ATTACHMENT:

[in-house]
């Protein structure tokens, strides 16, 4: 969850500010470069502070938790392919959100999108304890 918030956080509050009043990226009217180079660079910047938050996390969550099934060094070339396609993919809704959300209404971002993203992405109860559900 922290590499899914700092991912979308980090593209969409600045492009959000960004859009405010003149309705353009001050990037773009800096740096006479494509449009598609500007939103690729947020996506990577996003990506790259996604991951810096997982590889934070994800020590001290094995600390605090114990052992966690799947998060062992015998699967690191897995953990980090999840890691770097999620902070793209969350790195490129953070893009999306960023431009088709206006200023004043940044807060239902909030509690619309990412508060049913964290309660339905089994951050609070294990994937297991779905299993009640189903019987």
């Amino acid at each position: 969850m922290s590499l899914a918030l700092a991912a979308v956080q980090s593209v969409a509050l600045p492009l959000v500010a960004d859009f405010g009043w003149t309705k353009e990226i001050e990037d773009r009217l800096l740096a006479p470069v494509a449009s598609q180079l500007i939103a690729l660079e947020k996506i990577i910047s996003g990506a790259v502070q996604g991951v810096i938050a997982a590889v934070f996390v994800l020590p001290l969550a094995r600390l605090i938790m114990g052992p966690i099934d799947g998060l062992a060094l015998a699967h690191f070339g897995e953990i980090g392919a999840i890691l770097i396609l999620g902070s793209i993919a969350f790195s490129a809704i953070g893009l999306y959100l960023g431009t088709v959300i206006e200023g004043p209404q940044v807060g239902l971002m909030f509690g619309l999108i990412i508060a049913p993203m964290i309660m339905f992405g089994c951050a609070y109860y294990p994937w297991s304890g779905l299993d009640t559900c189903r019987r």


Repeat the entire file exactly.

[in-house]
């Protein structure tokens, strides 16, 4: 969850500010470069502070938790392919959100999108304890 918030956080509050009043990226009217180079660079910047938050996390969550099934060094070339396609993919809704959300209404971002993203992405109860559900 922290590499899914700092991912979308980090593209969409600045492009959000960004859009405010003149309705353009001050990037773009800096740096006479494509449009598609500007939103690729947020996506990577996003990506790259996604991951810096997982590889934070994800020590001290094995600390605090114990052992966690799947998060062992015998699967690191897995953990980090999840890691770097999620902070793209969350790195490129953070893009999306960023431009088709206006200023004043940044807060239902909030509690619309990412508060049913964290309660339905089994951050609070294990994937297991779905299993009640189903019987």
């Amino acid at each position: 969850m922290s590499l899914a918030l700092a991912a979308v956080q980090s593209v969409a509050l600045p492009l959000v500010a960004d859009f405010g009043w003149t309705k353009e990226i001050e990037d773009r009217l800096l740096a006479p470069v494509a449009s598609q180079l500007i939103a690729l660079e947020k996506i990577i910047s996003g990506a790259v502070q996604g991951v810096i938050a997982a590889v934070f996390v994800l020590p001290l969550a094995r600390l605090i938790m114990g052992p966690i099934d799947g998060l062992a060094l015998a699967h690191f070339g897995e953990i980090g392919a999840i890691l770097i396609l999620g902070s793209i993919a969350f790195s490129a809704i953070g893009l999306y959100l960023g431009t088709v959300i206006e200023g004043p209404q940044v807060g239902l971002m909030f509690g619309l999108i990412i508060a049913p993203m964290i309660m339905f992405g089994c951050a609070y109860y294990p994937w297991s304890g779905l299993d009640t559900c189903r019987r």